"A lot of your work is done for you when you're in a scene in the boardroom and you're sitting at a table with all those great actors and you're trying to work out what they're thinking," says Oldman, who adds that he fulfilled a career ambition to act with Hurt.
"I was watching John long before I even got the idea of becoming an actor," he says.
Recently, Oldman, who lives in Los Angeles with his wife and two younger sons, finished working on Nolan's third Batman film, "The Dark Knight Rises," which opens next summer. He called the seven-month shoot a marathon but has high hopes for the film.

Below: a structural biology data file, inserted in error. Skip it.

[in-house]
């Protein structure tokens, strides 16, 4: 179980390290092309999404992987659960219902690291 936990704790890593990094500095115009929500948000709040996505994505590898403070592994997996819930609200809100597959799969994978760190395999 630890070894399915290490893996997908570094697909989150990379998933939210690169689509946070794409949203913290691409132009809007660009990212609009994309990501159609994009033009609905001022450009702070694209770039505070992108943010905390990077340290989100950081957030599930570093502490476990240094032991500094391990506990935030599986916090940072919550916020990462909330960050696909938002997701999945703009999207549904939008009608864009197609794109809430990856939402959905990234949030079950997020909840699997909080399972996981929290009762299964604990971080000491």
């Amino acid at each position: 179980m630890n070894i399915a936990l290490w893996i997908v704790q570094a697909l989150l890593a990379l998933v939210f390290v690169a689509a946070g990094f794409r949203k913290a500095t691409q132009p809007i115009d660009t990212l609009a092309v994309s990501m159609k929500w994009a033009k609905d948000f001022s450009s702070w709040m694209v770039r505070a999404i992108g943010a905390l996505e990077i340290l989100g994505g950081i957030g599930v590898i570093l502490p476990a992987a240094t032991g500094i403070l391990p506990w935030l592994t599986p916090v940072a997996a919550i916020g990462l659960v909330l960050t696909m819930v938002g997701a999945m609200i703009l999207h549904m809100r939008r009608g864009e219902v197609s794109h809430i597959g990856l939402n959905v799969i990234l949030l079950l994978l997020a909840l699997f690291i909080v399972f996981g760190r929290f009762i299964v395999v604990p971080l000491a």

"It promises to be an epic," he says. "Christopher Nolan is too smart and too classy to just make a third film for the sake of making it. He wanted to have a great story, and I think this will deliver."
Oldman will also be seen in the Prohibition-era films "The Wettest County," which is set for release next spring.
"You blink and you'll miss me, but I like the director's work," he says, referring to John Hillcoat ("The Road," "The Proposition"). "Sometimes it's nice to work on a movie with people you admire even though it's not a big role. It was great to come in and play a '30s gangster for a day."
"I am technically out of work as we speak," Oldman says, laughing. "The life of an actor."